All hail to the train

Map reference: About 7 hills, Wimbledon to Dorking

Carbs and caffeine: Peaslake Village Stores, sandwich, tea and cake. Picked up delicious smoked cheese for later

This week I have a busy cycling schedule, with three weeks to go to the Dragon Ride. It started yesterday with a plan to do my 10 hills Surrey ride with Jacqui and Jen. I knew it would be a steady pace, so already had it in mind to chop a bit off the end if necessary. All was fine to Peaslake – six hills climbed, no drama. We then stopped to refuel and as we slurped the last of our tea the thunder started. There wasn’t much option to do anything but commit the shorter route to memory (I’m still carrying the map and notes I made last week) and get going. By the time we reached the top of Radnor Road, a very pretty climb straight out of Peaslake, we were soaked and rivers of sandy water were running down the road.

We pedalled on, it was freezing rain and, unbelievably for late May, as we started a long descent, the rain turned to large brutal shots of hail. I was in short bibs and it was really, really painful. I was hunched over my thighs trying to protect them, my vision was obscured by my dark glasses and frankly I yelped all the way down.

We were still in the wilderness and now all three of us shivering, soaked to the skin, with shoes full of water. The weather eased with a tantalising few glances of sunshine, and then, as we hit another descent, another freak hail storm attacked. It was ridiculously painful, and by now my legs were covered in red dots from the icy attack. We ploughed on through Coldharbour and down into Dorking.

Thankfully Jacqui was searching her mind for a solution as we looked at Box Hill in the distance, shrouded in grey. I was thinking for ways of routing around the hills, not to avoid climbing, but because it was noticeably colder up top. But with an hour and a half’s riding in front of us, Jacqui had a more fundamental idea… the train.

So we hopped on at Dorking and shivered our way to Raynes Park. Together we laughed about our predicament and the state we were in, but the child in our heads grizzled. I have seldom been more uncomfortable.

But Jen’s last words, as we parted, were to hope we were going to do the ride again on Thursday, which is the plan. She’s a ray of sunshine, and I do hope she brings more of it with her when we try again tomorrow. I’ll let you know.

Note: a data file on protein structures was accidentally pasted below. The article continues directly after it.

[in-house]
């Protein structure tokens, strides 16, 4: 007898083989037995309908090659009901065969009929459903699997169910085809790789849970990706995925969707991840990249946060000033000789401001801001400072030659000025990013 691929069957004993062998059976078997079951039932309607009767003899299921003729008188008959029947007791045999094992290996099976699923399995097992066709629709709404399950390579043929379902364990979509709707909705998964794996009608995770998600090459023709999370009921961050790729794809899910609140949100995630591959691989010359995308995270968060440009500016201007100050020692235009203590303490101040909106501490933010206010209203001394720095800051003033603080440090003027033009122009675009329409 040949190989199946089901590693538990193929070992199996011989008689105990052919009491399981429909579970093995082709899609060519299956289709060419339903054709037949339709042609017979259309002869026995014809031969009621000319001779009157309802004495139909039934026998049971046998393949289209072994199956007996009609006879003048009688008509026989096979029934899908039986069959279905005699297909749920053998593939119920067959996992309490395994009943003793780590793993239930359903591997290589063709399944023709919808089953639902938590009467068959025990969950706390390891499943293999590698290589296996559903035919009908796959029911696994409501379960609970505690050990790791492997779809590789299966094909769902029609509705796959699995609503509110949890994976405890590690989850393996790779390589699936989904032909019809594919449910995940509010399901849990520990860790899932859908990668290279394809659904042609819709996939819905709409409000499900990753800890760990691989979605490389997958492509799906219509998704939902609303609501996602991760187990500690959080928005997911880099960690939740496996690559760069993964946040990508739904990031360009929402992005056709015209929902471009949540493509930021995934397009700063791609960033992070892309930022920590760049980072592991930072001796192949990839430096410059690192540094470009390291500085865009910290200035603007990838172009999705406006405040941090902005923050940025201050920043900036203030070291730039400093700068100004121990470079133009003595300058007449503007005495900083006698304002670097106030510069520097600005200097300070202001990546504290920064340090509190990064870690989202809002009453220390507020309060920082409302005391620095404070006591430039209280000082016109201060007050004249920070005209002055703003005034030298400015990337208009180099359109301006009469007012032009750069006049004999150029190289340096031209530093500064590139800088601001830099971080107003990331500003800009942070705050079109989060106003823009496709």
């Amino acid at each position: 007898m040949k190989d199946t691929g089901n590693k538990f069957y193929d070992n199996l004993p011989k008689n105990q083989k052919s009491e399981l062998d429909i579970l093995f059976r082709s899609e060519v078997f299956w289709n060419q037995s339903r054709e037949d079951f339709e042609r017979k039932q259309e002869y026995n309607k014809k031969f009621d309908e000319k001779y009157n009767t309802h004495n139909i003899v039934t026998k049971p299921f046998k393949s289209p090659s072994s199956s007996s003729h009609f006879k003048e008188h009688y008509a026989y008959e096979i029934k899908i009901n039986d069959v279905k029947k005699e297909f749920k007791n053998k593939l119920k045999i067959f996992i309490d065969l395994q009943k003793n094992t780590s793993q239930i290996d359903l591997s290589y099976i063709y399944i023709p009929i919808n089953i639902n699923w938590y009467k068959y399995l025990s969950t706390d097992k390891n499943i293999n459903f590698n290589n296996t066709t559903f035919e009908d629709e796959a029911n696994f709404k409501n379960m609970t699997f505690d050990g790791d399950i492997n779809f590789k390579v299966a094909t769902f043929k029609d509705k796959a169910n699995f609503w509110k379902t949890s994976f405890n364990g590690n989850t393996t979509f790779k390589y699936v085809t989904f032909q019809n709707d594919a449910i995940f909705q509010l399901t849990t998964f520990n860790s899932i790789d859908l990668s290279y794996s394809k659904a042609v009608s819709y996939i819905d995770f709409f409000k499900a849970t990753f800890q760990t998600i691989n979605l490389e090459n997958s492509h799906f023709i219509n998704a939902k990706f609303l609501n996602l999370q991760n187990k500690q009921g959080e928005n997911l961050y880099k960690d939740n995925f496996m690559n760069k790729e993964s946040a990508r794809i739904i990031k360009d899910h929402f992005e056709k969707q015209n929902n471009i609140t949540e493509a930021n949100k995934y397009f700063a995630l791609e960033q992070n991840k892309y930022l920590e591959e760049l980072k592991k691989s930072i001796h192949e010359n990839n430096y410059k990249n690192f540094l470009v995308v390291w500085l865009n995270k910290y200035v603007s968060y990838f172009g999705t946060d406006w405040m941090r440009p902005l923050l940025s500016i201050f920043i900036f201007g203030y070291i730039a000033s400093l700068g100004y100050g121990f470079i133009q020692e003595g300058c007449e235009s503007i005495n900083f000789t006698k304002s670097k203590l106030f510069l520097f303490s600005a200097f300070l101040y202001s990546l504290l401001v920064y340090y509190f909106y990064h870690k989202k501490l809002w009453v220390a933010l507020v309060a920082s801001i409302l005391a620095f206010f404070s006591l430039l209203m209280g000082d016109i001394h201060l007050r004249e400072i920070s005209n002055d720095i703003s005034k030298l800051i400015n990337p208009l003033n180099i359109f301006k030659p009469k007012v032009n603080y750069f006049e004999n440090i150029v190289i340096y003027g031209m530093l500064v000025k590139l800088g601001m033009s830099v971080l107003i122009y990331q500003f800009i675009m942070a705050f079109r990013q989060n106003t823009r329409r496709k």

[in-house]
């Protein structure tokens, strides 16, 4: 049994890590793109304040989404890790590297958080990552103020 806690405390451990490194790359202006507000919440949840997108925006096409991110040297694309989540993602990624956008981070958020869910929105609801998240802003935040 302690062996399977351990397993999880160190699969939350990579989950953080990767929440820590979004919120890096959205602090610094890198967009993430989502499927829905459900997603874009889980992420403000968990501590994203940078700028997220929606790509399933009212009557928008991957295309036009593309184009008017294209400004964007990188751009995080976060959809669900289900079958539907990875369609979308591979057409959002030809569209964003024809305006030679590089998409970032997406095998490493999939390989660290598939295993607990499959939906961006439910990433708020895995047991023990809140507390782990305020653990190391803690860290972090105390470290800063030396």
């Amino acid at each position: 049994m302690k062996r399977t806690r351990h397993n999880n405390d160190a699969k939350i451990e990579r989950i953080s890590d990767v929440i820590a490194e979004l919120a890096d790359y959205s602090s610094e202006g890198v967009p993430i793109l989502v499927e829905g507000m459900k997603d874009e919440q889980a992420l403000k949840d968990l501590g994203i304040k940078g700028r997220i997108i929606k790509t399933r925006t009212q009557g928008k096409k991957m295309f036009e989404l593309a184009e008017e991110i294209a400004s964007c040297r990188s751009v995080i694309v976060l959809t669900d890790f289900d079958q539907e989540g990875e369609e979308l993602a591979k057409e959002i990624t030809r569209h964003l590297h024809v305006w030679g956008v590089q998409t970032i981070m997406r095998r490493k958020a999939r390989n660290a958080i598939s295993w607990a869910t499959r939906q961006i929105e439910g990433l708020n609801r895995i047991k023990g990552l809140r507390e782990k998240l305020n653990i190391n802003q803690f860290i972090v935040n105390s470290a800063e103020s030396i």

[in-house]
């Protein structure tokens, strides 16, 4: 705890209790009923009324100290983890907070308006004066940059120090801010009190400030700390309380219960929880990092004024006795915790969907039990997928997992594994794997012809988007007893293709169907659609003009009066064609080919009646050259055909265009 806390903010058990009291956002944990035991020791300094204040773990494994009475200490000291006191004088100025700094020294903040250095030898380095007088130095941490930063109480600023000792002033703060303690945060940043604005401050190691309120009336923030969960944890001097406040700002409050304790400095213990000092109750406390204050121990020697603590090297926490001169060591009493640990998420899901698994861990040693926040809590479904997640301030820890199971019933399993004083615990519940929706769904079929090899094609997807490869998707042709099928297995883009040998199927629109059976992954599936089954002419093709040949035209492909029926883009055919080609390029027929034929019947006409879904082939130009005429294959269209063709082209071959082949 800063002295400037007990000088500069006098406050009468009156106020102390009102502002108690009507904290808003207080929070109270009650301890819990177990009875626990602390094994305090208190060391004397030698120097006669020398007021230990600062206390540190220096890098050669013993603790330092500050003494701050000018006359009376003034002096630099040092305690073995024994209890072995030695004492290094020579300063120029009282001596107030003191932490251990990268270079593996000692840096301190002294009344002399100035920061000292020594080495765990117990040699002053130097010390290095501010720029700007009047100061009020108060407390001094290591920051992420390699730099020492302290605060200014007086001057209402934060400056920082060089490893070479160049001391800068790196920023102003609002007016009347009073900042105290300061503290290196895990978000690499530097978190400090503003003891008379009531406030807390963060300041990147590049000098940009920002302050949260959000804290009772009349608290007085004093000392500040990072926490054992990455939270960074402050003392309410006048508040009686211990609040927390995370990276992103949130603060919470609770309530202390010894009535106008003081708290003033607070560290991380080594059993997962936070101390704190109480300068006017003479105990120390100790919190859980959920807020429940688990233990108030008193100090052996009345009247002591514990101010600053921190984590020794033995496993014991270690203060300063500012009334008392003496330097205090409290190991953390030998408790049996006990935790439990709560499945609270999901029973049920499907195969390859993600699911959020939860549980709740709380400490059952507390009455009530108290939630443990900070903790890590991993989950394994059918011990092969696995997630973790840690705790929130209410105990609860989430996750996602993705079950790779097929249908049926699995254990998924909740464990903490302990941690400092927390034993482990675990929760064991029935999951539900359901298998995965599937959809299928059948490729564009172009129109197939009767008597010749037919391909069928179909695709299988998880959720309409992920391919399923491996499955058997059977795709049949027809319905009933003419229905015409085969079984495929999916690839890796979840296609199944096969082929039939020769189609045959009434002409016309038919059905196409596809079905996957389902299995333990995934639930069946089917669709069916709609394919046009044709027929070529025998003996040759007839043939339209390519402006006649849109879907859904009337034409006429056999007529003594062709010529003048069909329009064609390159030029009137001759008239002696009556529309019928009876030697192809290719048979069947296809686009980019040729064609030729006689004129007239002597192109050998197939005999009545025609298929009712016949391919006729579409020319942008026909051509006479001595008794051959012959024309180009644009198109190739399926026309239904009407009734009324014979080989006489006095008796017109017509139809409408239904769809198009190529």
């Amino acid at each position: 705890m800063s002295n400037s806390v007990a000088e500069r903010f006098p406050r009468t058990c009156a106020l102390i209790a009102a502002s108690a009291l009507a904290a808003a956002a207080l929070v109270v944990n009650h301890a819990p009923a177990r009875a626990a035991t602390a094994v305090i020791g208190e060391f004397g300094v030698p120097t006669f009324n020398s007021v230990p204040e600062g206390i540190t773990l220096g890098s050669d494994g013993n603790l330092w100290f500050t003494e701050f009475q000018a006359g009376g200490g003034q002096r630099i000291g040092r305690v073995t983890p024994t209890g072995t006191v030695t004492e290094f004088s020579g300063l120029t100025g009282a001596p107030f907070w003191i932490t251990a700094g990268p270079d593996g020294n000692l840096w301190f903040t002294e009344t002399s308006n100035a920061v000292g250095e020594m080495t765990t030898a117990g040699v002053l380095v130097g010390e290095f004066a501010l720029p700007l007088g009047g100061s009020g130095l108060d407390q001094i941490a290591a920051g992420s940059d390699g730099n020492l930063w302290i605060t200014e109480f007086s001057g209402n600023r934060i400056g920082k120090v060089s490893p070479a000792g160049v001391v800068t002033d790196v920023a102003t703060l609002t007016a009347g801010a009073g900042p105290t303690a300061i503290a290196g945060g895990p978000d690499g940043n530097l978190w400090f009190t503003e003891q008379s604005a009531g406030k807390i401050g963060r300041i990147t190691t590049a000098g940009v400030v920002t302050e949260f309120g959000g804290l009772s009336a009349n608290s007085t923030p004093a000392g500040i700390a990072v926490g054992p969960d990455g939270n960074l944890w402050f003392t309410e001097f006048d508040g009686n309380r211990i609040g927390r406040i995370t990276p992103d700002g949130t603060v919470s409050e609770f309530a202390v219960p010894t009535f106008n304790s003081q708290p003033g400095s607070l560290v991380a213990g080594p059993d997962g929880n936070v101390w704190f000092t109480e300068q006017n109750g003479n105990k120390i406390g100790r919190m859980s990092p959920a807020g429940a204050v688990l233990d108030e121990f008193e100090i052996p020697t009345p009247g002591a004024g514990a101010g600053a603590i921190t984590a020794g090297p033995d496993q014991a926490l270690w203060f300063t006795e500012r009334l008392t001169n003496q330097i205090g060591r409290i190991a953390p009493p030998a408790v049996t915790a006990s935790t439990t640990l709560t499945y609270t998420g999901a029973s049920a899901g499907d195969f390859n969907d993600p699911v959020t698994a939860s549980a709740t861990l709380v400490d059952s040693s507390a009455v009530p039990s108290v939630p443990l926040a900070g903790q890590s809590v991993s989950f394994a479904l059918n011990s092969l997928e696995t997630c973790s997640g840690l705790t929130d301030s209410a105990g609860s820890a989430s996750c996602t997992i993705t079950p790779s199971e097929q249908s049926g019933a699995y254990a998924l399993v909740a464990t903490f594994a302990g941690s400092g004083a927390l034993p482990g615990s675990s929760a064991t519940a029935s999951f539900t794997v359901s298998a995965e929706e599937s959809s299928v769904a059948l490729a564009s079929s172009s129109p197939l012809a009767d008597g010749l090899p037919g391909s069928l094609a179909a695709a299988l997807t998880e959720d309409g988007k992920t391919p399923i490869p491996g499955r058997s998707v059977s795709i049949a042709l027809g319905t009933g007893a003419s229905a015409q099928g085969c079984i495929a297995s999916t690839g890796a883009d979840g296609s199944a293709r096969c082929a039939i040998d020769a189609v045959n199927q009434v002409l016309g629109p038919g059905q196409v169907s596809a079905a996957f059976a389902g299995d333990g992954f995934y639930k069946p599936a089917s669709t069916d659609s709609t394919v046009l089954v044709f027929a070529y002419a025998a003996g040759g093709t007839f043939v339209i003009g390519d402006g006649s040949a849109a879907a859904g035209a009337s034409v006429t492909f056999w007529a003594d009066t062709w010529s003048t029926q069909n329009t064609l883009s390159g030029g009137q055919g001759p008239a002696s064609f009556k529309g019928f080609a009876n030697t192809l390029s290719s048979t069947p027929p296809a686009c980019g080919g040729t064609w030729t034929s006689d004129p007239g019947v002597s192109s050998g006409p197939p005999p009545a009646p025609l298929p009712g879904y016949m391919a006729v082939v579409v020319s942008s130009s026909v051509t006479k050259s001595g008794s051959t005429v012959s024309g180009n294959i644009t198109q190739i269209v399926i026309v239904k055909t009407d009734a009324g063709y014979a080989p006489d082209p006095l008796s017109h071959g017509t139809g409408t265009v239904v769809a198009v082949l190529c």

Note to self: phone brother and get him in line for tomorrow’s ride. Cake, jelly babies etc etc

Beaten by 29% hill… bah

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Amusant? I’m not sure my LaPierre is going to take to this Italian bling

Map reference: out to the Surrey hills from Worcester Park, 100k, 1,200m climbing

Carbs and caffeine: cuppa at Peaslake Village Stores http://www.peaslakevillagestores.com/, new loo a blessing

Jacqui is away at the moment, so she kindly lent me her husband for our regular Tuesday slot. Rob is training for the Flanders (250k, 1,800m climbing) and so proposed ten Surrey hills and 140k. Unfortunately we set off a bit late with one thing and another and I had to cut this short to 100k and about 5 1/2 hills.

Along the way I got snowed on (yes, really) and beaten by a 29% hill (Rob tells me it is 29%, my Garmin had given up and gone back to zero). I am annoyed by this as I hopped off about 4m from the end of a longish climb. I had had to take pain killers for my back at one and a half hours, which is a setback in itself. I think my spine is still suffering from the short French bed on holiday and disastrous ride on ill-fitting saddle  last week. And then about three hours in to the ride we were on a perfectly normal hill – ranging from 10-20 percent with some false flats – and suddenly there was a ramp in front of me, with the top tantalisingly in view. It truly was a ramp, such as you see in a multi-storey car park. I’ve looked on the map, and as far as I can work out it was on Barhatch Road. Avoid it at your peril… or bring crampons.

So I am resting today; stretching and planning for tomorrow, when I intend to take LaPierre out for a joyride with a new group. One of the prep things was to use my credit at Pearsons http://www.pearsoncycles.co.uk/ to buy water bottle holders. They assure me that the titanium ones pictured above, made by Ciussi, are my best bet. They are light and strong, if strangely blingy. My bike is turning into a patchwork of European style. As long as I don’t have to get into Greek style debt to get the new brakes I desperately need, I should be fine.

Note to self: don’t forget to switch your saddle and stem bags too… going out without tubes and gas is not smart